Date of Graduation

5-2017

Document Type

Thesis

Degree Name

Bachelor of Science in Nursing

Degree Level

Undergraduate

Department

Nursing

Advisor

Smith-Blair, Nan

Reader

McNeill, Charleen

Second Reader

Agana, Carol

Abstract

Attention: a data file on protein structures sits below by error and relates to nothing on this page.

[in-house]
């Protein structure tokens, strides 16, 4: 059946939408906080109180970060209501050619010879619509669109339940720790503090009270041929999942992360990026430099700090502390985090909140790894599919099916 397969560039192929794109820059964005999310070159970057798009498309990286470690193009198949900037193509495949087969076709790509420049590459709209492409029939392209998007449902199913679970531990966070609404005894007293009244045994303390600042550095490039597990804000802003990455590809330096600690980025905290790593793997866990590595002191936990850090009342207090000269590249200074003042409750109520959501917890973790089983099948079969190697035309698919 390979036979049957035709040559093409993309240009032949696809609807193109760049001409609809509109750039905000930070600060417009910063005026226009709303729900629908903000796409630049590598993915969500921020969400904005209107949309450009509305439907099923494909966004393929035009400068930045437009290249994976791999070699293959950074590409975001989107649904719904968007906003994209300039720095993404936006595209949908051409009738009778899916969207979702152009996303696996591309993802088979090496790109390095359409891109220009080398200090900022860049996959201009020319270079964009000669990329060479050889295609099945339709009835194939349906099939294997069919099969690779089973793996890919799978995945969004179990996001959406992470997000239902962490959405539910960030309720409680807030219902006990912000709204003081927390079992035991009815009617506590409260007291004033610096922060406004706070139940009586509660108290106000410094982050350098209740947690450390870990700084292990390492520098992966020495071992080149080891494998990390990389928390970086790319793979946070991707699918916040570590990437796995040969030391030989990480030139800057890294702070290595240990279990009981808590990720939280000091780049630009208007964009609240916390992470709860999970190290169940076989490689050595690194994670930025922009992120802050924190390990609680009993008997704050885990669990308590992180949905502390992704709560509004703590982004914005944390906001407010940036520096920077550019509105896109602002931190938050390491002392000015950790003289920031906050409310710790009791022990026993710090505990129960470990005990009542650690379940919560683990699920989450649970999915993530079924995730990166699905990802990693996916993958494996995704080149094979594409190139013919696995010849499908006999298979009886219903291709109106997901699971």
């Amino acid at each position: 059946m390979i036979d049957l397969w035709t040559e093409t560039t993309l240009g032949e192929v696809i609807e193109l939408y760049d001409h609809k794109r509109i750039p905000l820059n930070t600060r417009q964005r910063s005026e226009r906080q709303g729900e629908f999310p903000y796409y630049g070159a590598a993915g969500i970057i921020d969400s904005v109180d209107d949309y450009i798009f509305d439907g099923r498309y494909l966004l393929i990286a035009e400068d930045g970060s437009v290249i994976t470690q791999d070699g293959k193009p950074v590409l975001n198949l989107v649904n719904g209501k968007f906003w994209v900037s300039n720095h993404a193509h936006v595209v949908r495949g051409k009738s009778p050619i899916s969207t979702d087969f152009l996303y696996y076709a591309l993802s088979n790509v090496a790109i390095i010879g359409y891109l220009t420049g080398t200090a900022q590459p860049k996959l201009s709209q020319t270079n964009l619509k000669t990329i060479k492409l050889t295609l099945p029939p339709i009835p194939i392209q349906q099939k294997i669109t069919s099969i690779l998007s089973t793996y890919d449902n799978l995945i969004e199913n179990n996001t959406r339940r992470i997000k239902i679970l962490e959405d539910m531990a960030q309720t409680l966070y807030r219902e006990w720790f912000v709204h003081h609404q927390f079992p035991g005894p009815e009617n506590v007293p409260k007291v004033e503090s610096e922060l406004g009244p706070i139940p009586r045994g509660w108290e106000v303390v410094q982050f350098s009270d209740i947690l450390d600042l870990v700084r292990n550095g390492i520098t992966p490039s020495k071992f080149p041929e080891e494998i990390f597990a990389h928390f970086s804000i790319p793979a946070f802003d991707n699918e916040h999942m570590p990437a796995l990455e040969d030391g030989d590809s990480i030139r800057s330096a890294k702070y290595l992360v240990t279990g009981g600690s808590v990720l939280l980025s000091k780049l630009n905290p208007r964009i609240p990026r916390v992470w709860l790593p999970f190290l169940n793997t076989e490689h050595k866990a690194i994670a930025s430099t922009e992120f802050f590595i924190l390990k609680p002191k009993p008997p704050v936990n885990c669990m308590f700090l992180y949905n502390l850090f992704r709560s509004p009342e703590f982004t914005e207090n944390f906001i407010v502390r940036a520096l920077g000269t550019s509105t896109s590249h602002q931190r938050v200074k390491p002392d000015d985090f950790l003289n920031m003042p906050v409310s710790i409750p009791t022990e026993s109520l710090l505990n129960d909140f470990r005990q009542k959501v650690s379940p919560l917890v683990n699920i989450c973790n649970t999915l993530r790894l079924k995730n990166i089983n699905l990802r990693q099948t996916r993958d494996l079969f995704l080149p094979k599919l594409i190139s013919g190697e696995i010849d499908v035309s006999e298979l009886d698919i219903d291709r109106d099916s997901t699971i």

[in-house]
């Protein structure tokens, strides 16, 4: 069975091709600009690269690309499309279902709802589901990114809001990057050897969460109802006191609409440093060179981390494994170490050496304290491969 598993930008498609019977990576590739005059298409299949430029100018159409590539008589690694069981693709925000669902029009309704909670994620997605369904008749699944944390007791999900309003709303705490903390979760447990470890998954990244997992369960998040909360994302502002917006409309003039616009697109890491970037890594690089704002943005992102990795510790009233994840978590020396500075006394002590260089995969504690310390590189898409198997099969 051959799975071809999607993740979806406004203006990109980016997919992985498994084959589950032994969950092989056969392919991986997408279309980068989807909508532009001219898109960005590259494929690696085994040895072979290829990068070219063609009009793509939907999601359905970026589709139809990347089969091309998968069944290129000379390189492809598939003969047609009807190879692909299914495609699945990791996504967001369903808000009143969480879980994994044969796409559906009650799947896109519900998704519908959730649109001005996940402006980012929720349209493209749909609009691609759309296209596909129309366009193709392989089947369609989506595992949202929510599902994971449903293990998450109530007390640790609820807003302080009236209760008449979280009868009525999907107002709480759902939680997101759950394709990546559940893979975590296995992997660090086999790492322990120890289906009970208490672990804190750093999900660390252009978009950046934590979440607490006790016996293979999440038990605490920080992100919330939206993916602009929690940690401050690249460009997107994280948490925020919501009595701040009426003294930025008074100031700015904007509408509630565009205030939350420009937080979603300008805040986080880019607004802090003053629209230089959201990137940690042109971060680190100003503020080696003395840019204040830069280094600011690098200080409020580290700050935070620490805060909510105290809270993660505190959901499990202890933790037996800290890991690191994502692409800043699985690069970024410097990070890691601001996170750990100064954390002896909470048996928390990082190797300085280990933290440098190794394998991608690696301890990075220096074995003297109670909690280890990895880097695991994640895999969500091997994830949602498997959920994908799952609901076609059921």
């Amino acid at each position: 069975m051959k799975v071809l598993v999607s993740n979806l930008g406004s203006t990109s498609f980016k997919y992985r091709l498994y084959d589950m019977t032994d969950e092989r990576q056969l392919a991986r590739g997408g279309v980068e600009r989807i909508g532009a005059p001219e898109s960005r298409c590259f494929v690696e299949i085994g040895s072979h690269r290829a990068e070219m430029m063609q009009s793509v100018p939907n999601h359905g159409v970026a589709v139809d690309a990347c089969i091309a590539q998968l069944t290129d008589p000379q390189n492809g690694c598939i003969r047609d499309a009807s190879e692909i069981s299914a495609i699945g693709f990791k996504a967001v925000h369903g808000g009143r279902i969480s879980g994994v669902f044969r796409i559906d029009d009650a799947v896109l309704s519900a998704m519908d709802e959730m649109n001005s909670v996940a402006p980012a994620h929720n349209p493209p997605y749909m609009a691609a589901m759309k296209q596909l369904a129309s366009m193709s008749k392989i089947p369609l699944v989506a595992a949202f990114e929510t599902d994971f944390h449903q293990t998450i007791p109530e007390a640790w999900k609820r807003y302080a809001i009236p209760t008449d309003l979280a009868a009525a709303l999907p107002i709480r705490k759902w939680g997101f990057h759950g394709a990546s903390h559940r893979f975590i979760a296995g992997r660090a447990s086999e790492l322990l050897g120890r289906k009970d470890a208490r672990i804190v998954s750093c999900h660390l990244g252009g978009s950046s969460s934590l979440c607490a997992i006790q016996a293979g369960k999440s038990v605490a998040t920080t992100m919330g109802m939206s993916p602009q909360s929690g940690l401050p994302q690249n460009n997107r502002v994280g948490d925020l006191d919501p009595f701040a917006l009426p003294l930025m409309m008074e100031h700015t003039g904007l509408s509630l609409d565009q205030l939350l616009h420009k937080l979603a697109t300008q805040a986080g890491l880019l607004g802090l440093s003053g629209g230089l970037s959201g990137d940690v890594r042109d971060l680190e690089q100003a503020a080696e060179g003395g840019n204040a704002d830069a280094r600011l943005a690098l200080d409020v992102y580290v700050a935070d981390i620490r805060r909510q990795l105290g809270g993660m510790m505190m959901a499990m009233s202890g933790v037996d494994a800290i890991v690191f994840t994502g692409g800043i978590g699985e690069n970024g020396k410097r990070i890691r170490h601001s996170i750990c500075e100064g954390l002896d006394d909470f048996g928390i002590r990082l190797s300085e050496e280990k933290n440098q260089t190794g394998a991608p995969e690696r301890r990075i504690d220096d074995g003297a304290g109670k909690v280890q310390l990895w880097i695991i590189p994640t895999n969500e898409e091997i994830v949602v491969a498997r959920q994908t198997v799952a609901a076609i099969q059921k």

Despite years of training and experience, evidence suggests nurses report wide gaps in emergency competencies and disaster preparedness. Further, nurses report low levels of familiarity in competencies related to planning for disasters, implementing disaster guidelines, and assessing patients exposed to biological and chemical agents. This research sought to establish the self-reported level of emergency preparedness competencies of nurses in Northwest Arkansas, an area that faces a diverse set of potential disasters ranging from nuclear accidents to pandemic disease. Additionally, differences between of the level of preparedness by education level or work specialty were studied. The results are alarming in that the scores indicate a significant weakness in nurses’ emergency preparedness knowledge, regardless of education or work specialty. It is of great concern that nurses have low levels of familiarity with disaster response concepts. This research is congruent with extant literature demonstrating that nurses across the United States lack sufficient knowledge in the arena of emergency preparedness. In the event of a disaster, the community would be detrimentally impacted by this lack of vital knowledge, potentially degrading patient outcomes. The results of this survey, as well as previous research, demonstrate the need to improve the education of nurses so they may meet the demands of the population in the most urgent of situations.